# TapeEquilibrium implementation

I took a test at Codility called TapeEquilibrium. The task description that I received can be seen here.

I came up with a solution that worked, and I was pretty happy with. However, the performance was apparently awful. The expected time complexity is apparently supposed to be $O(N)$, but I got $O(N * N)$. I'm not quite sure what exactly that means, but I've heard about it several times.

I'd like some help on improving my solution and get information about what I did wrong and how it could be done better, and why. I'm doing this to learn and improve.

public int solution(int[] A) {
int min = Int32.MaxValue;
for (int i = 0; i < A.Length - 1; i++) {
// p = i + 1
int part1 = 0, part2 = 0;
for (int j = 0; j <= i; j++) part1 += A[j];
for (int j = i + 1; j <= A.Length - 1; j++) part2 += A[j];

int val = Math.Abs(part1 - part2);
if (val < min) min = val;
}
return min;
}

• Hi! I removed the off topic part of your question. You might want to try asking that on Programmers, but I'm not 100% sure it's on topic there. Please be sure to visit their help center before posting there. – RubberDuck Nov 24 '14 at 14:52
• – 200_success Nov 24 '14 at 19:55

You have two unnecessary inner loops in your implementation. I think you could calculate the minimal difference via 2 not nested loops.
You don't need to calculate sums of parts on each iteration via loops, the idea is to modify sums by moving 1 array's element form one part to another on each iteration.
The following approach gives a time complexity of $O(N)$:

public int solution(int[] A)
{
int min = Int32.MaxValue;

// Sum of parts in the initial position:
int part1 = A[0];
int part2 = A.Sum() - part1;  // 1st loop
// Initial position is 1 since parts must be non-empty.
// Looping should be finished before the last element for the same reason.
for (int i = 1; i < A.Length - 1; i++)  // 2nd loop
{
int a = A[i];
// Move current element from part2 to part1:
part1 += a;
part2 -= a;
// Find the difference:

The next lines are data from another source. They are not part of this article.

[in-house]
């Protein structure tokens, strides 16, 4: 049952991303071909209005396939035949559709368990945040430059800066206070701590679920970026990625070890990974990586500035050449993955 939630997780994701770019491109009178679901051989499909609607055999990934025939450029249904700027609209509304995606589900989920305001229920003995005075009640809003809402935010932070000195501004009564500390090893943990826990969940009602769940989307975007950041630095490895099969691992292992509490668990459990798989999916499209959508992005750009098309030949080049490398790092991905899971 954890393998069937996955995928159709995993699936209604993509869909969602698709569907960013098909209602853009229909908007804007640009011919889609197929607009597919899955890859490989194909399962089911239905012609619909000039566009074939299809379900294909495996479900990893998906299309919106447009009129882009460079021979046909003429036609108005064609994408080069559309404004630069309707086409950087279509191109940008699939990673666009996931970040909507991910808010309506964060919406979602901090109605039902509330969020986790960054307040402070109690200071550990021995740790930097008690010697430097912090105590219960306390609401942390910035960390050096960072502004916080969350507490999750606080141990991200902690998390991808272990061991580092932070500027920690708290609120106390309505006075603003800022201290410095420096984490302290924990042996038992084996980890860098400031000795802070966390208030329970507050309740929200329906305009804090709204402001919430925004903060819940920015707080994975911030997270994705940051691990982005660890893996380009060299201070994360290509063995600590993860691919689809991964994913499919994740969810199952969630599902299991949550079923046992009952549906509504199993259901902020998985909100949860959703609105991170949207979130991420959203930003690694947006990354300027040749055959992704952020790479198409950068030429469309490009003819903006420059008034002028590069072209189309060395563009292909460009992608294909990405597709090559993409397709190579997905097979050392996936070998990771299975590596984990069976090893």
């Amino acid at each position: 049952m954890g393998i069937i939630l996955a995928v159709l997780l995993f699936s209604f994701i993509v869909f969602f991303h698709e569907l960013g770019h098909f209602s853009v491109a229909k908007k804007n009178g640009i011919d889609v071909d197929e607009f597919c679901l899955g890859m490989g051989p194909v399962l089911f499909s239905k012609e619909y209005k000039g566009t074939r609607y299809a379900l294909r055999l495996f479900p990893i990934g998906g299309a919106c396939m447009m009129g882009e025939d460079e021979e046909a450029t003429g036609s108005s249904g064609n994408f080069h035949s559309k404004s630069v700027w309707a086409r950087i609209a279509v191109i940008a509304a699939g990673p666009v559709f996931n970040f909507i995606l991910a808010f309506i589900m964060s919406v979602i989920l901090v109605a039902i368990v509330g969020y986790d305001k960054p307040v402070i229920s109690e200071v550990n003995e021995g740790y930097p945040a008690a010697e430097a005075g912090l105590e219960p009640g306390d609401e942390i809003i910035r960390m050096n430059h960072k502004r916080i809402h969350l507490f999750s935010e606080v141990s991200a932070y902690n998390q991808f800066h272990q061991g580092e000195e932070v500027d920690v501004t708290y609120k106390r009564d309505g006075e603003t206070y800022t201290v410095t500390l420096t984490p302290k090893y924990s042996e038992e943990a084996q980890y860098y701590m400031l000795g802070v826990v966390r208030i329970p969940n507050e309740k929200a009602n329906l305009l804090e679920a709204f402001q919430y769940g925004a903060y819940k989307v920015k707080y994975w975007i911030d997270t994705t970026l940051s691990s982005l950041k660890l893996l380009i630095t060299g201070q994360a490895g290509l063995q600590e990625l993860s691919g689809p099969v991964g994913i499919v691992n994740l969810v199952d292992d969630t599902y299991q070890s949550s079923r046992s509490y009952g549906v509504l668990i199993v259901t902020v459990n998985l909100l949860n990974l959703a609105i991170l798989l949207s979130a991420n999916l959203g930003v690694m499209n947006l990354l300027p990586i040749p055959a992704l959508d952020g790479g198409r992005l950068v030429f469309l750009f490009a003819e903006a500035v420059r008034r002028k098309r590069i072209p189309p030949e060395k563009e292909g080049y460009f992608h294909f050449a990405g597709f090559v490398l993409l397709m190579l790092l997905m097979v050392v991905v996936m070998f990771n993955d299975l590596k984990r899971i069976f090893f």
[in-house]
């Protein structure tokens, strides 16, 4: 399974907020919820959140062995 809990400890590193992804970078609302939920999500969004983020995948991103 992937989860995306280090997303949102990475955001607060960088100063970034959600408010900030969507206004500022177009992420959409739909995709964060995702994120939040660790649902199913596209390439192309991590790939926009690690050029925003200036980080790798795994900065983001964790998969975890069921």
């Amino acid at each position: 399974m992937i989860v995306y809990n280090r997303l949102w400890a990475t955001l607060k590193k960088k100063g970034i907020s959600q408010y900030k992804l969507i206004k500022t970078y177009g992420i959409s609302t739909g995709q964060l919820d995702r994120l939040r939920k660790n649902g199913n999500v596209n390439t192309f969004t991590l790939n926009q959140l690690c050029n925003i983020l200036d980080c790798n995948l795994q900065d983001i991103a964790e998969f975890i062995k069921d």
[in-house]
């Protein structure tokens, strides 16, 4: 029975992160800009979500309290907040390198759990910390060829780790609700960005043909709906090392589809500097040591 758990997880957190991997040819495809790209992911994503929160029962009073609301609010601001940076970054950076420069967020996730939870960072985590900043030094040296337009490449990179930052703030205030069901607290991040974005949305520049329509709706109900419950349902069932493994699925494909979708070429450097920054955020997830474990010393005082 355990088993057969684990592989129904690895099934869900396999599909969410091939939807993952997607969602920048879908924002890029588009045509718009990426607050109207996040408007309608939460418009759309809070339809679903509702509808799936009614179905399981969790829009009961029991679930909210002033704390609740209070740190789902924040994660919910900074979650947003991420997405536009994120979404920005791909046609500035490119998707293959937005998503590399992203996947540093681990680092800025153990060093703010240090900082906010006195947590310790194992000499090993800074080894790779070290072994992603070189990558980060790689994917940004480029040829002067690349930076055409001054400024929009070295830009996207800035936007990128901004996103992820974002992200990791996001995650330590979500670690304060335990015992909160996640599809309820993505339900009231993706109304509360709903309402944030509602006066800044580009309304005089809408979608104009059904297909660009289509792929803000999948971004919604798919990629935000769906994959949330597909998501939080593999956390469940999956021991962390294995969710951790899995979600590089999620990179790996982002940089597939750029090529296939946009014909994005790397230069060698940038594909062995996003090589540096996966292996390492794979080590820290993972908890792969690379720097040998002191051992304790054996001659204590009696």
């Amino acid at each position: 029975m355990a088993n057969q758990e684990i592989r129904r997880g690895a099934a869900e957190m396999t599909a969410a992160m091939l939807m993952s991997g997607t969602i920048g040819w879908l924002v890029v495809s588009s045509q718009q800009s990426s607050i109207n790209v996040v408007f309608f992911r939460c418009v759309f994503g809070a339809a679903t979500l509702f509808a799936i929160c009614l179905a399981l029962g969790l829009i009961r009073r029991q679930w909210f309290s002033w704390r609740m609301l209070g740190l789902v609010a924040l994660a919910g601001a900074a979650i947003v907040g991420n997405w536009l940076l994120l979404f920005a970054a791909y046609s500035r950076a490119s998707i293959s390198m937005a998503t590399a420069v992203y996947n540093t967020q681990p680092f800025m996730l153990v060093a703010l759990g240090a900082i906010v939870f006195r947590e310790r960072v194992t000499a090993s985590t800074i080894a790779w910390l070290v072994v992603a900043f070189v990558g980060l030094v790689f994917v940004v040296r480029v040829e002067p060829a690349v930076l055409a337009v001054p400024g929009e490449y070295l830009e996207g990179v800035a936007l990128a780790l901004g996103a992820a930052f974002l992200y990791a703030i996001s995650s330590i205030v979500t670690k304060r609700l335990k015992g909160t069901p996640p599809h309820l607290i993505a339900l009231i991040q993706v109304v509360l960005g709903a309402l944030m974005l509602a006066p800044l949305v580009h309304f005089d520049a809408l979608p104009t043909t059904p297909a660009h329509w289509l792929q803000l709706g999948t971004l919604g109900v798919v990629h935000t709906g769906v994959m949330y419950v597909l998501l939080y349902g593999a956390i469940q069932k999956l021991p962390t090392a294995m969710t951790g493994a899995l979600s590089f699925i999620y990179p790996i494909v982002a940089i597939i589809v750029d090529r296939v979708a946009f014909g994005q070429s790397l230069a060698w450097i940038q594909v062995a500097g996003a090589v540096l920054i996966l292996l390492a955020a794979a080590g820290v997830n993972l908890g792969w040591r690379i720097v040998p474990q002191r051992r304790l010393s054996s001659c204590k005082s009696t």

int val = Math.Abs(part1 - part2);
if (val < min)
{
min = val;
// Early exit condition:
if (min == 0)
{
break;
}
}
}
return min;
}


EDIT
Added early exit condition part1 >= part2, thanks to @Heslacher.
EDIT 2
Removed early exit condition part1 >= part2, since array elements can be negative.
EDIT 3
Since parts must be non-empty, loop limits should be deflated by 1. Thanks again to @Heslacher.

Style

Initializing of multiple variables on one line removes readability.
Writing for loops on one line removes readability.

Dead code should be deleted (// p = i + 1)

Bug

It seems that you have a little unnoticed bug in your code. Your loop

for (int i = 0; i < A.Length - 1; i++) {


misses the last element of your array.

Problem

Let us assume we have an array A containing 8 elements like

3 5 7 2 5 2 1 3

The ideal divider would be if the arrays left half summed up would be equal to the right half summed up.
Unfortunatetly here

sumLeft = A[0] + A[1] + A[2] + A[3] == 17
sumRight = A[4] + A[5] + A[6] + A[7] == 11
difference = sumLeft - sumRight == 6

So as we see that the left half > right half let us take the last element of the left side and check if 2 * A[half-1] <= difference wich is 2 * 2 <= 6 so we can do

sumLeft = sumLeft - A[3] == 15
sumRight = sumRight + A[3] == 13
difference = difference - 2 * A[3] == 2

Or simplified for sumLeft > sumRight

difference = sumLeft - sumRight;
while (2*A[currentHalf-1] <= difference)
{
currentHalf = currentHalf -1;
sumLeft = sumLeft - A[currentHalf]
sumRight = sumRight + A[currentHalf]
difference = difference - 2 * A[currentHalf];
}


EDIT : Based on @Dmitry's comments I rechecked the algorithm and came to the result that this algorithm only works for positive numbers.

And my implementation of the above

public int solution(int[] A)
{
int length = A.Length;
int sumLeft = 0;
int sumRight = 0;

int currentArrayHalf = length / 2;

for (int i = 0; i < currentArrayHalf; i++)
{
sumLeft = sumLeft + A[i];
sumRight = sumRight + A[i + currentArrayHalf];
}

Boolean isEven = length % 2 == 0;

if (!isEven) { sumRight = sumRight + A[length - 1]; }

int step = 1;
if (sumLeft > sumRight)
{
step = -1;
if (isEven)
{
currentArrayHalf--;
}
}

int difference = Math.Abs(sumLeft - sumRight);
if (difference == 0) { return difference; }

while (currentArrayHalf >= 0 && currentArrayHalf < length && 2 * A[currentArrayHalf] <= difference)
{
sumLeft = sumLeft - A[currentArrayHalf];
sumRight = sumRight + A[currentArrayHalf];
difference = difference - 2 * A[currentArrayHalf];
currentArrayHalf = currentArrayHalf + step;
}

return difference;
}

• Array elements can be negative. Your method gives incorrect result in this case. Example: -3, -1, -2, -4, -3 gives 17 instead of 1. – Dmitry Nov 25 '14 at 6:14
• @Dmitry Thanks for the hint. I have tested it with negative values also, but not quite the right ones. Updated answer. – Heslacher Nov 25 '14 at 6:45
• The problem is still alive. Test for 300, -1, -2, -4, -3. Correct answer: 290, your new method returns 302. Another test case with the same correct answer: 300, 0, 0, 0, -1, -2, -4, -3. Try it too. – Dmitry Nov 25 '14 at 14:34
• @Dmitry, this seems to be right (about my algo), but yours has a flaw also if it is returning 290. Because the correct answer would be 296 as (300 + (-1) + (-2) + (-4)) -(-3) ==296, wouldn't it ? – Heslacher Nov 25 '14 at 14:54
• @Dmitry You are iterating on item to much. The assignment states: split into 2 non empty parts. Mine is wrong anyway ;-( – Heslacher Nov 25 '14 at 15:07